The CPlusPlus TOP allows you to make custom TOP operators by writing your own
.dll using C++. Operators created in this manner will not appear in the OP Create Dialog, but rather are accessible by specifying the new created DLL in a CPlusPlus TOP.
Examples for CPlusPlus TOP as a Visual Studio project in Windows are available in
C:/Program Files/Derivative/TouchDesigner088/Samples/CPlusPlus/OpenGLTOP and
CPUMemoryTOP, or your custom TouchDesigner install folder.
See also: CPlusPlus CHOP
Parameters - Load Page
dll - The path to the DLL you want to load.
reinit - When this parameter goes above 1, it will delete the instance of the class created by the .dll, and create a new one.
unloaddll - When this parameter goes above 1, it will delete the instance of the class created by the .dll and unload the .dll. If multiple TOPs have loaded the same .dll they will all need to unload it to release the file.
antialias - The level of anti-aliasing you want the framebuffer that will be created for you to have.
depthbuffer - Specifies the pixel format if the depth buffer you want, if any.
stencilbuffer - Turn on if you want a stencil buffer.
# of Color Buffers
numcolorbufs - Any shader you write can output to more than one RGBA buffer at a time. Instead of writing to gl_FragColor in your shader, you write to gl_FragData[i] where i is the color buffer index you want to write the value to.
Parameters - Custom
This page holds the default Custom Parameters created from the sample C++ TOP .dll. This page can be removed, edited, or appended to from within the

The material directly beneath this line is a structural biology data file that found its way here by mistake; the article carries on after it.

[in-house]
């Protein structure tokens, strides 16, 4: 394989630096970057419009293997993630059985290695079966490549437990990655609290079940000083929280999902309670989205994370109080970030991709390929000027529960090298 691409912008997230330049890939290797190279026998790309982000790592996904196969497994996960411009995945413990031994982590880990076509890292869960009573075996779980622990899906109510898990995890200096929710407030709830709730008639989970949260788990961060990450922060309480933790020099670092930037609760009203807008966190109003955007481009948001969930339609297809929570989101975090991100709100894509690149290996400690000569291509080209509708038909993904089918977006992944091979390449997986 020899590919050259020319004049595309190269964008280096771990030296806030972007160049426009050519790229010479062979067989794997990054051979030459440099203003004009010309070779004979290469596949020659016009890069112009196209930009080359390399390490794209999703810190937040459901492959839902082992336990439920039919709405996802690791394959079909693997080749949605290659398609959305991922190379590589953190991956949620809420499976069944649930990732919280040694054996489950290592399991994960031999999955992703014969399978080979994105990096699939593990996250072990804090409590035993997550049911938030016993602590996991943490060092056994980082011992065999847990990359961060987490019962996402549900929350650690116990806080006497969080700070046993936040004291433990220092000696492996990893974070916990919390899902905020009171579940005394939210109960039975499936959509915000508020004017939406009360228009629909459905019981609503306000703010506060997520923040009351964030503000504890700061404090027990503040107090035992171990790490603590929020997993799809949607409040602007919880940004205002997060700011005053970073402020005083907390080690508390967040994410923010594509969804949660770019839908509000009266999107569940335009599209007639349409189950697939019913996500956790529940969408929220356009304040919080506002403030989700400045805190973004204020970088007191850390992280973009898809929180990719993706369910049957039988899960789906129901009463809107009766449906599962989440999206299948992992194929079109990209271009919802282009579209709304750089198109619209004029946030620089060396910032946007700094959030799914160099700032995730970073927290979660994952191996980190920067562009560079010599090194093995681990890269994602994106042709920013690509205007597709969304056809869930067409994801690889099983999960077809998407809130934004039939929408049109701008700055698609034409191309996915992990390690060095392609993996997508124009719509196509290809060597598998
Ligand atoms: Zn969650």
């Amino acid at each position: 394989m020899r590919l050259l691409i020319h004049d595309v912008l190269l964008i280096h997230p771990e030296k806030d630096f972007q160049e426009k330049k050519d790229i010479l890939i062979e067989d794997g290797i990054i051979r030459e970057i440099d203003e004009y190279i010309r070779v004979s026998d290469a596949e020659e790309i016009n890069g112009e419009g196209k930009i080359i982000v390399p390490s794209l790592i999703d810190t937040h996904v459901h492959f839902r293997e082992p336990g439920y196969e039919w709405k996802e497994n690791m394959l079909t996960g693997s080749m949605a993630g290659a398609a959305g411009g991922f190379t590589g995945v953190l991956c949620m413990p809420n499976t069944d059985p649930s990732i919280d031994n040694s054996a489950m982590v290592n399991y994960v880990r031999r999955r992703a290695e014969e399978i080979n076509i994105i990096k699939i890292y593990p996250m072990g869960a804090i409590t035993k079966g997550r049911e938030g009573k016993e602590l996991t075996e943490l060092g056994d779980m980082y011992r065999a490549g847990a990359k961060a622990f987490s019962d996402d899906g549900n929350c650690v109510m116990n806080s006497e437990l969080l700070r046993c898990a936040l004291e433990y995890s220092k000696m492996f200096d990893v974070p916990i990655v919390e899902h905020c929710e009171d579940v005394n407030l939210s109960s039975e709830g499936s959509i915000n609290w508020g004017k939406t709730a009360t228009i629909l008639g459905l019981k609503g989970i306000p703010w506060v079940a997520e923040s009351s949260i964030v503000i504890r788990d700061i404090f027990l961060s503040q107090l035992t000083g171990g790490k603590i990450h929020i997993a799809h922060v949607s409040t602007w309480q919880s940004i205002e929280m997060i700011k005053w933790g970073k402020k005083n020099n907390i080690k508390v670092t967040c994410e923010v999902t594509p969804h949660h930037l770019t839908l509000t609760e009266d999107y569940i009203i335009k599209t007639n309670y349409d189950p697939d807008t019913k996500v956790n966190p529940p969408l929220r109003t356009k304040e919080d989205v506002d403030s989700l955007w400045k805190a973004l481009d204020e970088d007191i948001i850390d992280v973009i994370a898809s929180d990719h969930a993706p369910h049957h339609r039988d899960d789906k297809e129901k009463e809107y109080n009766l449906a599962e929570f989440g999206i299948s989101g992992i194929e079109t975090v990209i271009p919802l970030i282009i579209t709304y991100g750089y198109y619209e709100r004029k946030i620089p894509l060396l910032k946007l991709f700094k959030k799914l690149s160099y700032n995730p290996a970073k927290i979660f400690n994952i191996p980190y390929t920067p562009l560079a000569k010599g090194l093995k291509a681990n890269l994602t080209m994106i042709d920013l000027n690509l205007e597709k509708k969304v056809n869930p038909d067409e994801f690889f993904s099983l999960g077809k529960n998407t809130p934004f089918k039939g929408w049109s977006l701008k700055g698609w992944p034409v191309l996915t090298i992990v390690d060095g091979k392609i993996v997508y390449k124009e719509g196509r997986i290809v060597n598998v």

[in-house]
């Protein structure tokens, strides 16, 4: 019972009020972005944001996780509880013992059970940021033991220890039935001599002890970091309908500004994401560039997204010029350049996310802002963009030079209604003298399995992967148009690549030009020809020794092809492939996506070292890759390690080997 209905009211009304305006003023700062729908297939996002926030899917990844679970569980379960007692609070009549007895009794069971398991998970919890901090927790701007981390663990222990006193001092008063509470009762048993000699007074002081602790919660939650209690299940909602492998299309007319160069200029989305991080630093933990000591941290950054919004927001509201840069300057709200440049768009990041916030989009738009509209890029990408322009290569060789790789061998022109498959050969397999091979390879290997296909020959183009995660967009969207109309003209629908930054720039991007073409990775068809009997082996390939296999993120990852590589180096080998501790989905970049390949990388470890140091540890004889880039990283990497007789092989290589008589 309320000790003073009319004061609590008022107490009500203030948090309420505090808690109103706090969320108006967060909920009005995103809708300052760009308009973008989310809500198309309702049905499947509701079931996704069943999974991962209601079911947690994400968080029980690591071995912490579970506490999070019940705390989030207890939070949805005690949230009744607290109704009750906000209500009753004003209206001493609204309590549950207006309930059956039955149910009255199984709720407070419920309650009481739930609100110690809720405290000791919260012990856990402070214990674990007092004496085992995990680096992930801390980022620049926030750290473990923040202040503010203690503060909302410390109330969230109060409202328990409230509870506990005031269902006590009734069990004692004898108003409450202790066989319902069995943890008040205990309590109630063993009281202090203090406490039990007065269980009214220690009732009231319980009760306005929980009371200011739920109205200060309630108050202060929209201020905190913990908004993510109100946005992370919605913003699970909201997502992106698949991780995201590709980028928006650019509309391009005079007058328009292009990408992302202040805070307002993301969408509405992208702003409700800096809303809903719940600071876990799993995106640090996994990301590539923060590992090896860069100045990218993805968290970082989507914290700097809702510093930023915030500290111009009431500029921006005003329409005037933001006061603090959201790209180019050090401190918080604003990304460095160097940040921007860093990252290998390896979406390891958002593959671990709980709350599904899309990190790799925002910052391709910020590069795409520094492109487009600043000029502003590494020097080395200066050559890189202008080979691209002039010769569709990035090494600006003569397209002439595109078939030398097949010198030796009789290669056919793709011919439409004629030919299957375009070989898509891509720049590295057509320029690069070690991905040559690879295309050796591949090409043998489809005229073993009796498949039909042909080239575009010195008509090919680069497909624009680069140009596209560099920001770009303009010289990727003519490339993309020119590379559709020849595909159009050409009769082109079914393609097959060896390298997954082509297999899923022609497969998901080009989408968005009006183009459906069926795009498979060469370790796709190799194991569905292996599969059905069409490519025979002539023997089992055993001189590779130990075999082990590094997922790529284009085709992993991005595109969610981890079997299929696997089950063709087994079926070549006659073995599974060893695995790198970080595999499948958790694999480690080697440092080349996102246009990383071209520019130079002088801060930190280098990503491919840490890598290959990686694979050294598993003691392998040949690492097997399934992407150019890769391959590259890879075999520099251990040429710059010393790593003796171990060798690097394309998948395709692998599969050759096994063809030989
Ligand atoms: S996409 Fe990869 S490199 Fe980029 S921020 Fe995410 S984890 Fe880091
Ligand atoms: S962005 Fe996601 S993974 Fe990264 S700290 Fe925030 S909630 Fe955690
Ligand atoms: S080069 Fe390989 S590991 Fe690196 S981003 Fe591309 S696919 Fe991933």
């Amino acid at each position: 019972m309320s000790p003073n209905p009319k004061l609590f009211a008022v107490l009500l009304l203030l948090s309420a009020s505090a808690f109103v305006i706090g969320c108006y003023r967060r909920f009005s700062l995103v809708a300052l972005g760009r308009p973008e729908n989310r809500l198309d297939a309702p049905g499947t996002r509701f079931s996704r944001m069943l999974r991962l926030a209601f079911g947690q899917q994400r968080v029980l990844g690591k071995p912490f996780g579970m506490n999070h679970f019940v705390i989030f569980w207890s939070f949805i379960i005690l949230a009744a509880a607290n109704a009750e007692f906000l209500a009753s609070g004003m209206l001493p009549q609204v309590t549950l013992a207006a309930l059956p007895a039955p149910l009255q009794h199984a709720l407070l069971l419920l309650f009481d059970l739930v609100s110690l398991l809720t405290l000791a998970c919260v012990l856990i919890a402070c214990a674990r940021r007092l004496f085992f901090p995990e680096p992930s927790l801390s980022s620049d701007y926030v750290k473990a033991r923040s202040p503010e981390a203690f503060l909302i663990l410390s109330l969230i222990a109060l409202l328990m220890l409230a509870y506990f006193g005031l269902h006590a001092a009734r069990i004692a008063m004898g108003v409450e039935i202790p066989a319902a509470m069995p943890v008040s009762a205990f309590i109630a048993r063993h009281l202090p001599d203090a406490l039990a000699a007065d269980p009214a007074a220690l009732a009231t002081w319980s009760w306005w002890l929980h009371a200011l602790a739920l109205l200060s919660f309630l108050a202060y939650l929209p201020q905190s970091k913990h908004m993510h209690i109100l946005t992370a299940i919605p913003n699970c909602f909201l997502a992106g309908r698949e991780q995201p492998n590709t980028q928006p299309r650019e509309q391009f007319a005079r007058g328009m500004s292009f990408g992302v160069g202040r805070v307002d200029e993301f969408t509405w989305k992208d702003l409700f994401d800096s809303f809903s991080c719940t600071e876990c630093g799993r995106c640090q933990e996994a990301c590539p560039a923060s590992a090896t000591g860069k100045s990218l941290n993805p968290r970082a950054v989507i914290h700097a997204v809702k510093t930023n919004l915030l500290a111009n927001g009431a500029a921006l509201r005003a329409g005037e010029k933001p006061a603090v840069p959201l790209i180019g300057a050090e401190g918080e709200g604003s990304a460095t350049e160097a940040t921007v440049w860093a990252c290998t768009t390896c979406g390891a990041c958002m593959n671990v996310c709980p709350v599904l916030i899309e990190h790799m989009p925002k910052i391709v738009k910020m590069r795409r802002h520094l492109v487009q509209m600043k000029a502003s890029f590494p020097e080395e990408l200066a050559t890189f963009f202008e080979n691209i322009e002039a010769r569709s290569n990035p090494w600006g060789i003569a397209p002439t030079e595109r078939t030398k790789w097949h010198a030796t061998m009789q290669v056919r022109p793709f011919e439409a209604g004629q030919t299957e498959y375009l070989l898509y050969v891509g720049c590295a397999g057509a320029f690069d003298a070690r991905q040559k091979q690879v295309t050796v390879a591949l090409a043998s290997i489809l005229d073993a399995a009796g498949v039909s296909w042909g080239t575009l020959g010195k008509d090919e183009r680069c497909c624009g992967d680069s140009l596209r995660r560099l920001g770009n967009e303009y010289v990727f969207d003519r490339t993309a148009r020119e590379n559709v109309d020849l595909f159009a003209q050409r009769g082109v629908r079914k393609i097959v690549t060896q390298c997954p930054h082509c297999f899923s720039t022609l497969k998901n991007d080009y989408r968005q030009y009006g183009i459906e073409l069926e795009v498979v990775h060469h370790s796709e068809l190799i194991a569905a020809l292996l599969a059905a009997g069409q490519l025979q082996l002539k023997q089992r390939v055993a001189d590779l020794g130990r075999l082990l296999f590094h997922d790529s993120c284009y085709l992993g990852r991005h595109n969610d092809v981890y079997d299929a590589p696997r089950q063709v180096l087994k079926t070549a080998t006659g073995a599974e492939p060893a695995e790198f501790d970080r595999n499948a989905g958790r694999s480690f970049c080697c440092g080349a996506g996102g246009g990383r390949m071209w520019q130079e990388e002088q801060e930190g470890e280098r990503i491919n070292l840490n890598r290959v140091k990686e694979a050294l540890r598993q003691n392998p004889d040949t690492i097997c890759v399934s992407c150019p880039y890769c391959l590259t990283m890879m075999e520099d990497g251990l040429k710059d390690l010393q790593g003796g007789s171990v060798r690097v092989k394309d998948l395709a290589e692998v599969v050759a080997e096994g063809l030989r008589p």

setupParameters() function in CPlusPlusTOPExample.cpp. Refer to the Write a CPlusPlus TOP page for detailed explanation of creating your own Custom Parameters.
Parameters - Common Page
Resolution - quickly change the resolution of the TOP's data.
- Input - uses the input's resolution.
- Eighth, Quarter, Half, 2X, 4X, 8X - multiply the input's resolution by that amount.
- Custom Resolution - enables the Custom Res parameter below, giving direct control over res in the X and Y axis.
Custom Res - enabled only when the Resolution parameter is set to Custom Resolution. Some Generators like Constant and Ramp do not use inputs and only use this field to determine their size. The drop down menu on the right provides some commonly used resolutions.
Use Global Resolution Multiplier - Uses the Global Resolution Multiplier found in Edit>Preferences>TOPs. This multiplies all the TOPs resolutions by the set amount. This is handy when working on computers with different hardware specifications. If a project is designed on a desktop workstation with lots of graphics memory, a user on a laptop with only 64MB VRAM can set the Global Resolution Multiplier to a value of half or quarter so it runs at an acceptable speed. By checking this checkbox on, this TOP is affected by the global multiplier.
Aspect Ratio - sets the image aspect ratio, which is the visible width vs height, independent of the pixel resolution. If the pixels are not square, the aspect ratio is not the resolution's width/height. Watch for unexpected results when compositing TOPs with different aspect ratios.
- Input - uses the input's aspect ratio.
- Resolution - uses the aspect of the image's defined resolution (ie 512x256 would be 2:1), whereby each pixel is square.
- Custom Aspect Ratio - lets you explicitly define a custom aspect ratio.
Fill Viewer - determine how the TOP image is displayed in the viewer.